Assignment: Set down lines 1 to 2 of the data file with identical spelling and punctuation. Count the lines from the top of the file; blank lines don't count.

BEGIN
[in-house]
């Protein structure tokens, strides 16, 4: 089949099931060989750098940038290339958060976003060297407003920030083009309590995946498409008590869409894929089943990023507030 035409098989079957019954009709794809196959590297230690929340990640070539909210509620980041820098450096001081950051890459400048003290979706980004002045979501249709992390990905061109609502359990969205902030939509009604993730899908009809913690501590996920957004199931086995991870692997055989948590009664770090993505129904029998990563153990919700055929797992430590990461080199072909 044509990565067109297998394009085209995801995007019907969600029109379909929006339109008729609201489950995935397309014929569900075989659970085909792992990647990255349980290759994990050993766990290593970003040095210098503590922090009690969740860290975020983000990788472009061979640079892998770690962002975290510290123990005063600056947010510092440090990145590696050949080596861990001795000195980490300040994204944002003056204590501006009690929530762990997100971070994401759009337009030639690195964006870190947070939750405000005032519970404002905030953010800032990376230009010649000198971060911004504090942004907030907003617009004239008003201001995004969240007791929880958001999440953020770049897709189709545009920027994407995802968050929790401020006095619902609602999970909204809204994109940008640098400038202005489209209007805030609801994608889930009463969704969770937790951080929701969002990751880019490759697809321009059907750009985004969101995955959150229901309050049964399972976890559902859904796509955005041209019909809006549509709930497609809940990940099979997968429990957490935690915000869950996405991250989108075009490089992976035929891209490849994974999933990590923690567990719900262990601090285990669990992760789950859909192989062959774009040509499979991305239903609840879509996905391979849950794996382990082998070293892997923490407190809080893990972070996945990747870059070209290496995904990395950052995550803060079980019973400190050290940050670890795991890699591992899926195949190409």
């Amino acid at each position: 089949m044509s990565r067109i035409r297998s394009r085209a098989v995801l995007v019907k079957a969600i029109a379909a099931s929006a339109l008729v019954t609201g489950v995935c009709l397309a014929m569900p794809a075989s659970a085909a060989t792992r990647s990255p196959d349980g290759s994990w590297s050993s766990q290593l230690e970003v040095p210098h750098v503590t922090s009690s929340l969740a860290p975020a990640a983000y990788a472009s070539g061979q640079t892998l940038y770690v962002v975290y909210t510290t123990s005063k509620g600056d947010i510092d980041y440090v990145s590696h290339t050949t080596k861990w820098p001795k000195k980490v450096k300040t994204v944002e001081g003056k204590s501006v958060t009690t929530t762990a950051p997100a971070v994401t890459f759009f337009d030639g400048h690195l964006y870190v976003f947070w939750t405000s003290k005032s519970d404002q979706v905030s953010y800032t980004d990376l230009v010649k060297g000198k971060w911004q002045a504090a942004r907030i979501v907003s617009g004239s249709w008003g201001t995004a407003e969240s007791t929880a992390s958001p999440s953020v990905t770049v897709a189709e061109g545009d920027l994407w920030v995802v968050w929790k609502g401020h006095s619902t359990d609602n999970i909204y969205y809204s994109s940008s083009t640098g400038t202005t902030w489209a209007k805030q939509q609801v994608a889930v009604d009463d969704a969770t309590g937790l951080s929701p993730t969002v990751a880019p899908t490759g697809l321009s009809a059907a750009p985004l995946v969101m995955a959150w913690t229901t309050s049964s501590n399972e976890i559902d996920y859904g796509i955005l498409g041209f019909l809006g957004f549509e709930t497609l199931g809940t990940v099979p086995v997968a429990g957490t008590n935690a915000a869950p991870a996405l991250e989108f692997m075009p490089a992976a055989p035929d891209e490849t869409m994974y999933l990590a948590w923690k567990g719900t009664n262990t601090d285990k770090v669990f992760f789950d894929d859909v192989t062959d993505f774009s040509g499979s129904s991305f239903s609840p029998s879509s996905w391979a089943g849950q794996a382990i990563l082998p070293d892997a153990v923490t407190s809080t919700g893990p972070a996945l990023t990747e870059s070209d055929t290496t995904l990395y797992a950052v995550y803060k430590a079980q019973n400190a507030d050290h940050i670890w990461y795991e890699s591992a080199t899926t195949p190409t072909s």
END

[in-house]
């Protein structure tokens, strides 16, 4: 089949099931060989750098940038290339958060976003060297407003920030083009309590995946498409008590869409894929089943990023507030 035409098989079957019954009709794809196959590297230690929340990640070539909210509620980041820098450096001081950051890459400048003290979706980004002045979501249709992390990905061109609502359990969205902030939509009604993730899908009809913690501590996920957004199931086995991870692997055989948590009664770090993505129904029998990563153990919700055929797992430590990461080199072909 044509990565067109297998394009085209995801995007019907969600029109379909929006339109008729609201489950995935397309014929569900075989659970085909792992990647990255349980290759994990050993766990290593970003040095210098503590922090009690969740860290975020983000990788472009061979640079892998770690962002975290510290123990005063600056947010510092440090990145590696050949080596861990001795000195980490300040994204944002003056204590501006009690929530762990997100971070994401759009337009030639690195964006870190947070939750405000005032519970404002905030953010800032990376230009010649000198971060911004504090942004907030907003617009004239008003201001995004969240007791929880958001999440953020770049897709189709545009920027994407995802968050929790401020006095619902609602999970909204809204994109940008640098400038202005489209209007805030609801994608889930009463969704969770937790951080929701969002990751880019490759697809321009059907750009985004969101995955959150229901309050049964399972976890559902859904796509955005041209019909809006549509709930497609809940990940099979997968429990957490935690915000869950996405991250989108075009490089992976035929891209490849994974999933990590923690567990719900262990601090285990669990992760789950859909192989062959774009040509499979991305239903609840879509996905391979849950794996382990082998070293892997923490407190809080893990972070996945990747870059070209290496995904990395950052995550803060079980019973400190050290940050670890795991890699591992899926195949190409």